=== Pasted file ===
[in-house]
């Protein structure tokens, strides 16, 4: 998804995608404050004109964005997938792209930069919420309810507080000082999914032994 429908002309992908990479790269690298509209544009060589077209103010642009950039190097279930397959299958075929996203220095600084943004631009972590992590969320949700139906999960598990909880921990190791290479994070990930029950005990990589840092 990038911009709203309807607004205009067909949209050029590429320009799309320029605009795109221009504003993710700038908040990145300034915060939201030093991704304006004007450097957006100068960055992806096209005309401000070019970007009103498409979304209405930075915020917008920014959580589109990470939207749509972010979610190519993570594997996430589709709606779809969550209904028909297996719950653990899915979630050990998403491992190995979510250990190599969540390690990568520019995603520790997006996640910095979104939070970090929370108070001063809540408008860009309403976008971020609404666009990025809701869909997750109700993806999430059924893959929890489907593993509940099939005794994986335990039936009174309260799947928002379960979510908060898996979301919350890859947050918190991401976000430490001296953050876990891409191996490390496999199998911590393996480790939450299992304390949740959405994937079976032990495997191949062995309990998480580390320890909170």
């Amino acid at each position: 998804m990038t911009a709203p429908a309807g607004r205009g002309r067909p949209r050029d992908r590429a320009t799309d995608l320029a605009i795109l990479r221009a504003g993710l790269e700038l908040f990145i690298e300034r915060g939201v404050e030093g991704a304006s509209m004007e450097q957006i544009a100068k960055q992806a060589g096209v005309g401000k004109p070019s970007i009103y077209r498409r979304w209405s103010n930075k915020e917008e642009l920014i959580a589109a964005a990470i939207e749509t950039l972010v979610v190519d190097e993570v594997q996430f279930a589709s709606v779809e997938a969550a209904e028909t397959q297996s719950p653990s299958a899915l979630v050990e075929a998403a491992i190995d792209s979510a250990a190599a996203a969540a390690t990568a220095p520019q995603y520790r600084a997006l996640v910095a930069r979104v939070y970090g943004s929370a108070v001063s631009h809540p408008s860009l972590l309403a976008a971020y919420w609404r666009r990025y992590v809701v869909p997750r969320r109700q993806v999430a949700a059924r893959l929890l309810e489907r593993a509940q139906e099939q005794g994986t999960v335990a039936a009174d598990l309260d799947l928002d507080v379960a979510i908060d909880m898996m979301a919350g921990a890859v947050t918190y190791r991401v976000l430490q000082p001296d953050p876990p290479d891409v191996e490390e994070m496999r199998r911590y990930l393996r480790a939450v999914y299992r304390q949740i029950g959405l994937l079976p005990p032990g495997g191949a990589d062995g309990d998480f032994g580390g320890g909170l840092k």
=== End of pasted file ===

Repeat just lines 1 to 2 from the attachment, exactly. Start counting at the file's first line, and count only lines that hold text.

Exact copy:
[in-house]
């Protein structure tokens, strides 16, 4: 998804995608404050004109964005997938792209930069919420309810507080000082999914032994 429908002309992908990479790269690298509209544009060589077209103010642009950039190097279930397959299958075929996203220095600084943004631009972590992590969320949700139906999960598990909880921990190791290479994070990930029950005990990589840092 990038911009709203309807607004205009067909949209050029590429320009799309320029605009795109221009504003993710700038908040990145300034915060939201030093991704304006004007450097957006100068960055992806096209005309401000070019970007009103498409979304209405930075915020917008920014959580589109990470939207749509972010979610190519993570594997996430589709709606779809969550209904028909297996719950653990899915979630050990998403491992190995979510250990190599969540390690990568520019995603520790997006996640910095979104939070970090929370108070001063809540408008860009309403976008971020609404666009990025809701869909997750109700993806999430059924893959929890489907593993509940099939005794994986335990039936009174309260799947928002379960979510908060898996979301919350890859947050918190991401976000430490001296953050876990891409191996490390496999199998911590393996480790939450299992304390949740959405994937079976032990495997191949062995309990998480580390320890909170």